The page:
Recognizing Fall Prevention Week

Fall Prevention Awareness Week started Saturday, September 22 and runs until Friday, September 28. Stopfalls.org has excellent resources and tools to support ongoing efforts including flyers, posters, fact sheets and videos. A fall can result in injury, trauma and even death. Sometimes the fall isn’t even the scariest part and it is the post-fall events of surgery, immobility and potentially pneumonia that result in death.

Like many baby-boomers, my mother is the caretaker for my grandmother. Now in her 90s, my grandmother is sharp as a tack, witty, and full of life, however, she is also very frail and purposeful in her movements. My mother lives in a two-story Cape-style home and serves dinner in her dining room, requiring my grandmother to venture down a flight of stairs from her bedroom. My mother’s husband has a coordinated drill with my grandmother that I always enjoy watching when I’m around. He takes her arm gently in his, stands beside her and they descend slowly and methodically down the stairs, one at a time, as if they were a single person. He matches his stride to hers, paying close attention to her hesitations, much like a dance partner. While he initially started doing the “stair dance” as a supportive function, he is actually preventing her from falling.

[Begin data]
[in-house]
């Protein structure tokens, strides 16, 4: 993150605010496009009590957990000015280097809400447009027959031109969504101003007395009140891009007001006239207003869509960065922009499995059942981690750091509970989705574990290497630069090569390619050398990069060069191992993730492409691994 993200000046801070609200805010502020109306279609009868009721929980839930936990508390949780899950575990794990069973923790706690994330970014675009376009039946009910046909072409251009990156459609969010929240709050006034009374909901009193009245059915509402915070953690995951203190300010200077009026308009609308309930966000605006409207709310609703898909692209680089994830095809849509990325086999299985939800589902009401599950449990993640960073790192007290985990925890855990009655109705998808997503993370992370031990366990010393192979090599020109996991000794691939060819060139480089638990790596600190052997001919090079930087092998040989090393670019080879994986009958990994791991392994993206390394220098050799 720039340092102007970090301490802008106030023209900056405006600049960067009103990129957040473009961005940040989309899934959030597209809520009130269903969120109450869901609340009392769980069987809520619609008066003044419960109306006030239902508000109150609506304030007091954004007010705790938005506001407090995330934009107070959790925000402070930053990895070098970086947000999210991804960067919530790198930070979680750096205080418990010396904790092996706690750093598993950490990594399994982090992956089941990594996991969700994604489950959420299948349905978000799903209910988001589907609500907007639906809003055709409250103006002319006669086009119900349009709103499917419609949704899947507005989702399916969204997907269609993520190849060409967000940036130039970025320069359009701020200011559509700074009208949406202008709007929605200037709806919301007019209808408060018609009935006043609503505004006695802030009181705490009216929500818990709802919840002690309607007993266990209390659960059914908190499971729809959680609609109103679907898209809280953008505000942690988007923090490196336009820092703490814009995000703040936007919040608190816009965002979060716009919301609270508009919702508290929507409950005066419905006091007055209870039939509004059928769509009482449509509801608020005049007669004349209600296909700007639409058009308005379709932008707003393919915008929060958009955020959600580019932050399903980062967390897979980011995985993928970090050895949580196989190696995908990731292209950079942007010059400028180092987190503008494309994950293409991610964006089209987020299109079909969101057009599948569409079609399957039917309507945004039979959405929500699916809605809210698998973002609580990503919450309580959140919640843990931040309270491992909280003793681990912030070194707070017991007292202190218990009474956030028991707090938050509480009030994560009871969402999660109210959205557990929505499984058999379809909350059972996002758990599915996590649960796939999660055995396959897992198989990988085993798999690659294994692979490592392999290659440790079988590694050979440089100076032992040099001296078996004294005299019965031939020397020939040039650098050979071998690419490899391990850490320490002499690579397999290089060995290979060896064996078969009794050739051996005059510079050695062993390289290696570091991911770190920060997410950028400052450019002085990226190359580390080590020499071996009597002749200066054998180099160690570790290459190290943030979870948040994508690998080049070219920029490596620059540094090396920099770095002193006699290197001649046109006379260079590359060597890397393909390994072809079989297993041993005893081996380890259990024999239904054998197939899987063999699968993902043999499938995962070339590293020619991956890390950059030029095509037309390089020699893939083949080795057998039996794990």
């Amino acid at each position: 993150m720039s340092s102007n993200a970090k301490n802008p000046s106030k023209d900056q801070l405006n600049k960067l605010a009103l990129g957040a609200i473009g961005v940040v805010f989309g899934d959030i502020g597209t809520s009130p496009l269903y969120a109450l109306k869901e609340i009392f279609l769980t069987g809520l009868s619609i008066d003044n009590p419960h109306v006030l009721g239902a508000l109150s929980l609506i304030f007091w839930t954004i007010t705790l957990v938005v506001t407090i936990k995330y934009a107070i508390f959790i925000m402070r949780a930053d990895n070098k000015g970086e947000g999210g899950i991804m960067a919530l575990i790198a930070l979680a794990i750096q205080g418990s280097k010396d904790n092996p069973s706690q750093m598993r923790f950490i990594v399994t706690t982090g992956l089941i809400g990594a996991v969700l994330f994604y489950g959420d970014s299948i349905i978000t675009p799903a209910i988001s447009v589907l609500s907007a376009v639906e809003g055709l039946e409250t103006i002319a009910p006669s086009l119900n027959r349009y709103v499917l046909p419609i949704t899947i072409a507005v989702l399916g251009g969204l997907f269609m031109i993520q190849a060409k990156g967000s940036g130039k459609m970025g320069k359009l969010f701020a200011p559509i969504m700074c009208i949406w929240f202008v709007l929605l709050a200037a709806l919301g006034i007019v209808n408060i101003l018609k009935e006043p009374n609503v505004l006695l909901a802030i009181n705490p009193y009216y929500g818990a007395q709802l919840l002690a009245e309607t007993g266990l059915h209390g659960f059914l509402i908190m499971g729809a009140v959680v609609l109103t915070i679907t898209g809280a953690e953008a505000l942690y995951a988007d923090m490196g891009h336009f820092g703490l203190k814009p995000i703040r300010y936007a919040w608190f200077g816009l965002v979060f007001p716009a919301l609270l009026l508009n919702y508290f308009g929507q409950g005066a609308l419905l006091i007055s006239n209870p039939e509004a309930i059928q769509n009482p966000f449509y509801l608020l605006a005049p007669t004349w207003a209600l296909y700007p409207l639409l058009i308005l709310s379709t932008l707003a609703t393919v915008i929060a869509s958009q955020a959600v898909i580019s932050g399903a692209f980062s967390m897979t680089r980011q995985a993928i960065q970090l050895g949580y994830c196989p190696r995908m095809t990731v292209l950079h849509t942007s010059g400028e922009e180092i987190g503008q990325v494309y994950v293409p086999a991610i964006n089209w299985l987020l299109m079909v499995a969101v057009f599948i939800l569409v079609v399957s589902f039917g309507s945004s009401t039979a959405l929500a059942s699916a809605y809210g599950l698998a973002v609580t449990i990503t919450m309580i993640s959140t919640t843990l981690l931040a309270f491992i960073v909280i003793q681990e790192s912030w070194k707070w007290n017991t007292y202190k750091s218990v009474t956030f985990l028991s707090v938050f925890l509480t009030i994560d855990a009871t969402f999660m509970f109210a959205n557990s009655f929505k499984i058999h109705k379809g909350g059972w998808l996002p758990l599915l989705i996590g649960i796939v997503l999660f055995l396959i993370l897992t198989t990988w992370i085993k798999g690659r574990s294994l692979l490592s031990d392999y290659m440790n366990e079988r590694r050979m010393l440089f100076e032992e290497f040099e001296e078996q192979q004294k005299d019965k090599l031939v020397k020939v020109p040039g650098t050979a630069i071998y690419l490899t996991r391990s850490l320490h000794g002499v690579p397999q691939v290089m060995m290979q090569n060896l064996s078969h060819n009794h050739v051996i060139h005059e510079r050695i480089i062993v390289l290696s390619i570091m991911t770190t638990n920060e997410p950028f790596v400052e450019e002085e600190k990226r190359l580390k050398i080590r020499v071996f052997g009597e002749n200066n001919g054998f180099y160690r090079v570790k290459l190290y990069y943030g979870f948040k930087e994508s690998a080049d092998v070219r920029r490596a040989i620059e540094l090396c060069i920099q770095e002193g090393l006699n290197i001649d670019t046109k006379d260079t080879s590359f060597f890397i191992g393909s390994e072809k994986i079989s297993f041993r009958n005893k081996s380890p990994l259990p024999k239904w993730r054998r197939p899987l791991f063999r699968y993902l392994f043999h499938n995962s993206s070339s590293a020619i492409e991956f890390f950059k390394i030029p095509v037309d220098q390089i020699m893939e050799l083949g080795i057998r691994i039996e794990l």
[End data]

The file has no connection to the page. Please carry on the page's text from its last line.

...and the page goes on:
Not all older adults have a stair dancing partner, so it’s important to find another effective method of fall prevention. In a home with more than one floor, an electronic stair-lift may be appropriate if arrangements cannot be made for the individual to live fully on one floor. Recognizing trip hazards is also very important. My mother has three cats, so it’s necessary to ensure a cat is not underfoot when my grandmother moves about.

We are likely all familiar with an aging family member that is at risk of a fall. No matter how adamant they are about living on their own or continuing their daily routines without worry, any of us that work in healthcare recognize the serious risks. We want to protect our parents, our grandparents, or even our great-grandparents, but we must also respect their desires if they choose to age in their homes, even if they are doing so alone. Engage them in the conversation and review the checklists on stopfalls.org, watch videos together and let them know you care about their safety.

Patient Safety Awareness Week is March 11-17, 2018